If My Company Closes, What Happens to My 401k?
What About Penalty Taxes if Your Company Shuts Down the 401k?
If you work for a company that is shutting down, closing, or filing bankruptcy, you may be worried about what will happen to your 401k money. Here’s what you should expect.
Most of Your 401k Money is Yours – No Matter What
Your 401k money usually holds several different types of contributions. The contributions you put in are called salary deferral contributions. These always belong to you. The company cannot take this money.
It is yours by law. Most 401k plans have a separate plan administrator who provides service for the plan, and they would not allow your employer to take your money.
The contributions your company put in for you were either a matching contribution or a profit sharing contribution. Some of this money may belong to you; some may not. This type of contribution can be subject to a vesting schedule – which means the longer you are with the company, the more of that money belongs to you. Whatever portion of your employer contributions that you are 100% vested in belongs to you. That part of the money is secure.
Is Any of the Money at Risk?
When you make a contribution to your 401k plan, your employer withholds the money from your paycheck and then sends it to the 401k plan. If your company had withheld money but then closed or filed bankruptcy before they sent the money to the 401k plan, then that pay period’s contributions may be at risk.
With matching contributions or profit sharing contributions, your employer must deposit the funds by their tax filing deadline plus extensions, which can be as late as October of the year after you earned the match or profit sharing. Again, if they close or file bankruptcy before they make this deposit, you may not receive that part of the money owed to you.
If you owned company stock in your 401k plan, and the company is now worthless, then that part of your 401k plan will obviously have no value. It is one of many good reasons to diversify out of company stock.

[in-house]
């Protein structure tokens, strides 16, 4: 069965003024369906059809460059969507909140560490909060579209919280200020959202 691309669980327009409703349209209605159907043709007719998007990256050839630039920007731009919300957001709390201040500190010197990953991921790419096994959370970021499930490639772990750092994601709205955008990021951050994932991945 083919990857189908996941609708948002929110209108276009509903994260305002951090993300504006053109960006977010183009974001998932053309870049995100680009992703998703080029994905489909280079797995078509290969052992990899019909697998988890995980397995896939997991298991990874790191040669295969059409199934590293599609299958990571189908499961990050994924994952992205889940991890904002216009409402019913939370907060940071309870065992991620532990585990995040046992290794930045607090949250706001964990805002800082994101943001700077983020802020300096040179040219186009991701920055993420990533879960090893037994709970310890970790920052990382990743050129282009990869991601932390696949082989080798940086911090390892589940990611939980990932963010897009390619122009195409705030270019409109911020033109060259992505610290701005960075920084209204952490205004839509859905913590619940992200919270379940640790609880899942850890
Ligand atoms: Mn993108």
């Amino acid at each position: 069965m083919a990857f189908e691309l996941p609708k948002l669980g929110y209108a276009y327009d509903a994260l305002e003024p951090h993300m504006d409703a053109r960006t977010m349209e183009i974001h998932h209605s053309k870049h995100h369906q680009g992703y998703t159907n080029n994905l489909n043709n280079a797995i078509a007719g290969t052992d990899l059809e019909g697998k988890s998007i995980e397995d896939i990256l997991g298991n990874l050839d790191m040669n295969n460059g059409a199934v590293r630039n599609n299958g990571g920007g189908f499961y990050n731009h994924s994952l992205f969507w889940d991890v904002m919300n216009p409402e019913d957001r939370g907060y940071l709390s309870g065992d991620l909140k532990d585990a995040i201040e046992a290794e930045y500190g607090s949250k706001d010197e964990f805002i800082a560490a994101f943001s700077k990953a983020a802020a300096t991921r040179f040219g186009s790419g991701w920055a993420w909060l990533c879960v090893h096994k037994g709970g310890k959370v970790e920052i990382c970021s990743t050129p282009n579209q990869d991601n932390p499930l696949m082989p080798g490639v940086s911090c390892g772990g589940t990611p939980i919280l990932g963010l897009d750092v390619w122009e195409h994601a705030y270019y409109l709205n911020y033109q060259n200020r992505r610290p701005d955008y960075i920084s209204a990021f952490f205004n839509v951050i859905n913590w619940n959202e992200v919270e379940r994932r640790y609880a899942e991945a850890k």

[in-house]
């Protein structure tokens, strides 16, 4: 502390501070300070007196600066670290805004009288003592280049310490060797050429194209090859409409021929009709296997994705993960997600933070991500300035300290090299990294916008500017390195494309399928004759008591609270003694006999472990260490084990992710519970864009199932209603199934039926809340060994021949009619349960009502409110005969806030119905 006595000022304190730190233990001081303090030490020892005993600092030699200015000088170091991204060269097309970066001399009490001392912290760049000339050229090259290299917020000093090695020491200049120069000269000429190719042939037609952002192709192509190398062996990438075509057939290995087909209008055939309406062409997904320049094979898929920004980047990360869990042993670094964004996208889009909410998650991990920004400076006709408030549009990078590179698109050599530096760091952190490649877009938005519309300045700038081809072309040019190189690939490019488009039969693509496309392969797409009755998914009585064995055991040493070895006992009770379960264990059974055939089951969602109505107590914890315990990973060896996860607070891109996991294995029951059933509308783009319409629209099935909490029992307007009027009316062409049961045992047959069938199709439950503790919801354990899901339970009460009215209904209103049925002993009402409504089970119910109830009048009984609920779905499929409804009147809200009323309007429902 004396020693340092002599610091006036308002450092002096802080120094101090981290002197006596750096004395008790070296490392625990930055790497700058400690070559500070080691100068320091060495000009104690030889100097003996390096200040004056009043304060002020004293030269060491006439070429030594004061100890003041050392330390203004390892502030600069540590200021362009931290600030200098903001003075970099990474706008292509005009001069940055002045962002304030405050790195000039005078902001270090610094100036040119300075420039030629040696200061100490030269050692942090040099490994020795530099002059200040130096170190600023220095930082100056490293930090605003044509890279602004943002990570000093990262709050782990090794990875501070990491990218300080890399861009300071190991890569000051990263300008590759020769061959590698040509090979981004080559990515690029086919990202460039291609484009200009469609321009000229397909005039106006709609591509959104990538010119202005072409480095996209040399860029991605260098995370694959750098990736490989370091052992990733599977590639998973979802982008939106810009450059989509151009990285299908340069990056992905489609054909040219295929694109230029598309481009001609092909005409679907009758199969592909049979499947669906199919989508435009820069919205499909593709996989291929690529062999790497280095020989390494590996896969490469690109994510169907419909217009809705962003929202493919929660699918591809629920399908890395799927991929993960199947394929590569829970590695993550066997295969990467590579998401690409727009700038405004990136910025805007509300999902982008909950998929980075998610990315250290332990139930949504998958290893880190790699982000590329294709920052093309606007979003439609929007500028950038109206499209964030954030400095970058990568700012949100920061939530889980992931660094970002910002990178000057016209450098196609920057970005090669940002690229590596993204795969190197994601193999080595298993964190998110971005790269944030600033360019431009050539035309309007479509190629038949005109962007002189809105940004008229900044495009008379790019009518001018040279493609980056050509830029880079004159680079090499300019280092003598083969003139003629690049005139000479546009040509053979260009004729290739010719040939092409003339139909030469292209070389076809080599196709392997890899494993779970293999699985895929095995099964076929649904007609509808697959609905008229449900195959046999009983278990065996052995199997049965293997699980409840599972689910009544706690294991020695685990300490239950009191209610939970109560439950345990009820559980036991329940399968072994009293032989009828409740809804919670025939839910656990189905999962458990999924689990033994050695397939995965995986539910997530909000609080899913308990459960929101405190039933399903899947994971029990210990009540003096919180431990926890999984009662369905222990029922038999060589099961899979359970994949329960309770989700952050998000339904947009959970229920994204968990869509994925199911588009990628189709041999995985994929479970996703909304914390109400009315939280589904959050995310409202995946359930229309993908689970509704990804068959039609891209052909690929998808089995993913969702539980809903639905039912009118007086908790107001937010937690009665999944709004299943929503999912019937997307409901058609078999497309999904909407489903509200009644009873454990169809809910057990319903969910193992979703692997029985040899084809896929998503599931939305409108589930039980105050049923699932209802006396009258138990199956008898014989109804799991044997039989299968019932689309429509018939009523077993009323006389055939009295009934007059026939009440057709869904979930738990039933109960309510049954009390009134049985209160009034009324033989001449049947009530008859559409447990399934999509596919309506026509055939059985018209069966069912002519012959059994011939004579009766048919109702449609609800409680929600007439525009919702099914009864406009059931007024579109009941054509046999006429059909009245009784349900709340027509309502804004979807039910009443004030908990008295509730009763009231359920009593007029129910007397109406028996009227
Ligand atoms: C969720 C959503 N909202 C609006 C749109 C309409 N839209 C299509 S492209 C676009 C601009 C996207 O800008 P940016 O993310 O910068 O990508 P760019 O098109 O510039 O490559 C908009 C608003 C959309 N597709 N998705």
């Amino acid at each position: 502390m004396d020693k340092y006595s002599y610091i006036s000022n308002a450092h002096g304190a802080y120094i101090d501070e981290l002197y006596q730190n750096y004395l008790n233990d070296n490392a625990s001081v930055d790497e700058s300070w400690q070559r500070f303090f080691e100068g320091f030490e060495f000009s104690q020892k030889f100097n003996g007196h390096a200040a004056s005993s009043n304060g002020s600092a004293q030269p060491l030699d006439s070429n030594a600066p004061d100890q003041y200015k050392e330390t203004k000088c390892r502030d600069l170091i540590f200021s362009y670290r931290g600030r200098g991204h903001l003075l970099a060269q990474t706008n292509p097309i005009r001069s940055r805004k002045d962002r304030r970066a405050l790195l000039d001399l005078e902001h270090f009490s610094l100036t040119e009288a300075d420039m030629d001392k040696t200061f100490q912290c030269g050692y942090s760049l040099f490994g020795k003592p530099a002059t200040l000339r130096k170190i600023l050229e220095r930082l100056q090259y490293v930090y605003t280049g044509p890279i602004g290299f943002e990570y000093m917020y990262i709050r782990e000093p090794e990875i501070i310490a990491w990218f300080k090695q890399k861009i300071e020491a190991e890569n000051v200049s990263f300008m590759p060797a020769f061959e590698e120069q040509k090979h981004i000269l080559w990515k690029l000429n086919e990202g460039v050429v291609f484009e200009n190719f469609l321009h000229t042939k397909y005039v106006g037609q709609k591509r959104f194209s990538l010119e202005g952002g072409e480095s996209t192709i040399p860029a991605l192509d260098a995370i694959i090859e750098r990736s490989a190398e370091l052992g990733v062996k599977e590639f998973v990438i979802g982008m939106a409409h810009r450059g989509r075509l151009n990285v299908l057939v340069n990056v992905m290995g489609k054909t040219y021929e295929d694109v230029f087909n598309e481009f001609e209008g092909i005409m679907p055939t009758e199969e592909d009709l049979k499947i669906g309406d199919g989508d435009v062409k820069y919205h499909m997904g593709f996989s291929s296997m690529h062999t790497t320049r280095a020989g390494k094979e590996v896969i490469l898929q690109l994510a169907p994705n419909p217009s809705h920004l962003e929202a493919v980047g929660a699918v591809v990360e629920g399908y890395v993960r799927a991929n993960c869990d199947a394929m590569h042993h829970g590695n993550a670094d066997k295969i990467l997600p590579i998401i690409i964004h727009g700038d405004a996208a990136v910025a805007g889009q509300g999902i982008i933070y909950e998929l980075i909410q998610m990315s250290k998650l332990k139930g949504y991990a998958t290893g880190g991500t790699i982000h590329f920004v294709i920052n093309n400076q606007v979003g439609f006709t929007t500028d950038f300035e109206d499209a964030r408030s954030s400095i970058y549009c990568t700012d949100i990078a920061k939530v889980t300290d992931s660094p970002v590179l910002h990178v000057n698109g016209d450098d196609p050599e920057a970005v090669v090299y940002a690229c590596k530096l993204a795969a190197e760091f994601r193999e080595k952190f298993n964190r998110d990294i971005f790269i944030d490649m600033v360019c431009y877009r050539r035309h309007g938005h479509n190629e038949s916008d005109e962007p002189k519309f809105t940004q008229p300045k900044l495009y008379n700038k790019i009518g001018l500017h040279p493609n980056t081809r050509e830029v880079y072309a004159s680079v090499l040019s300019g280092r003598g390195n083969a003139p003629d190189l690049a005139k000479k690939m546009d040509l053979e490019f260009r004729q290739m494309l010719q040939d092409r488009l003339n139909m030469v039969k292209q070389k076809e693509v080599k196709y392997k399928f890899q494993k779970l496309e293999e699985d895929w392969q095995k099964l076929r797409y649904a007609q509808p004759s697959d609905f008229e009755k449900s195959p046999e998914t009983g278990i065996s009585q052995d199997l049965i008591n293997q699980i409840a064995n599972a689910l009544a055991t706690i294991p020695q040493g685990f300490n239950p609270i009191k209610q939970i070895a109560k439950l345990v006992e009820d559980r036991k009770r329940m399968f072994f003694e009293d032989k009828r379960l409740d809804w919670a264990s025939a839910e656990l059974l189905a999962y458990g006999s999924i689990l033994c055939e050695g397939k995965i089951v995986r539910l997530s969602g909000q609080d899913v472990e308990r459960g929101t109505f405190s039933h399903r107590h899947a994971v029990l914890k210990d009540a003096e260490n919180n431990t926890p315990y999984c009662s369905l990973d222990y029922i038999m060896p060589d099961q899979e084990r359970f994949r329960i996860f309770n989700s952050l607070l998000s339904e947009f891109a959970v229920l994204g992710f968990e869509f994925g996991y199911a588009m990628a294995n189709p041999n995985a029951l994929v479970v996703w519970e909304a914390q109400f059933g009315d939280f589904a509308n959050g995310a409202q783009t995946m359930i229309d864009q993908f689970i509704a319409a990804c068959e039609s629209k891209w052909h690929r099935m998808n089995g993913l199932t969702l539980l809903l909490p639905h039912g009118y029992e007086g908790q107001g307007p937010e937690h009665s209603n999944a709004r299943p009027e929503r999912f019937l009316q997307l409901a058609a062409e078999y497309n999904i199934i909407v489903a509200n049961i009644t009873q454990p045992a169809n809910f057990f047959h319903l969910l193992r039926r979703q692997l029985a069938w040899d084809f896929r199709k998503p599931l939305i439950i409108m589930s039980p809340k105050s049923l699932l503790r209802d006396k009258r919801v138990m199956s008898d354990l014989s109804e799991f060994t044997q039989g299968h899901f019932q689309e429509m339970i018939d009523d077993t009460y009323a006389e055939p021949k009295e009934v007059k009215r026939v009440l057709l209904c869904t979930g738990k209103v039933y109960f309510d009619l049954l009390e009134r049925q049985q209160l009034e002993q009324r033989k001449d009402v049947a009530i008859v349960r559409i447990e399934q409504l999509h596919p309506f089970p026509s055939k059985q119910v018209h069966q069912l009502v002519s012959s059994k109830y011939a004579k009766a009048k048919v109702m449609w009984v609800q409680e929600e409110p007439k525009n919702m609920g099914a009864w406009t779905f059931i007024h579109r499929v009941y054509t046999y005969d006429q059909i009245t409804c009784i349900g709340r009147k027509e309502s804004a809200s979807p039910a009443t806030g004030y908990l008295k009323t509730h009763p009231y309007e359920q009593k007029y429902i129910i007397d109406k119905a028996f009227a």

If My Company Shuts Down the 401k Plan, Will I Owe Penalty Taxes?
If your company shuts down, files bankruptcy, or closes the 401k plan, you have several ways to keep your 401k money growing for your future without having to pay any penalties or income taxes right now. You can do what is called a rollover, where you move your 401k money to an IRA account. If your 401k plan has been terminated and your employer no longer exists there will be no taxes or penalties assessed on a rollover.
If you work for a new company that has a 401k, you may transfer your old 401k money right into your new 401k plan. Ask the plan administrator of your current plan for the paperwork needed to do this.
You can also cash out your 401k plan, but this is rarely a good idea. You will owe taxes and possibly penalties if you do this. Also, 401k money is creditor protected, and by cashing it out, you will lose this protection. You will also be eroding your nest egg. You should use an IRA rollover or transfer to a new 401k plan instead of cashing in this money.
What If I Had Taken a 401k Loan?
If you had borrowed money from your 401k plan, I do not have good news for you. You have 60 days to repay the loan, or it will be considered a distribution, and it will be taxable income to you. This type of distribution is reported at year end on a 1099-R tax form. If you are under 59 1/2, you will owe a 10% early withdrawal penalty tax on the distribution in addition to income taxes.
What If You Can’t Find Your Old 401k Plan?
You may have money sitting in a 401k plan from an employer you worked for a long time ago. If you can’t locate that employer, what else can you do? Your old employer may have listed you as a “missing participant” so the first place you may want to check is The National Registry to see if you are listed. You might also try searching the Department of Labor’s Abandoned Plan Database.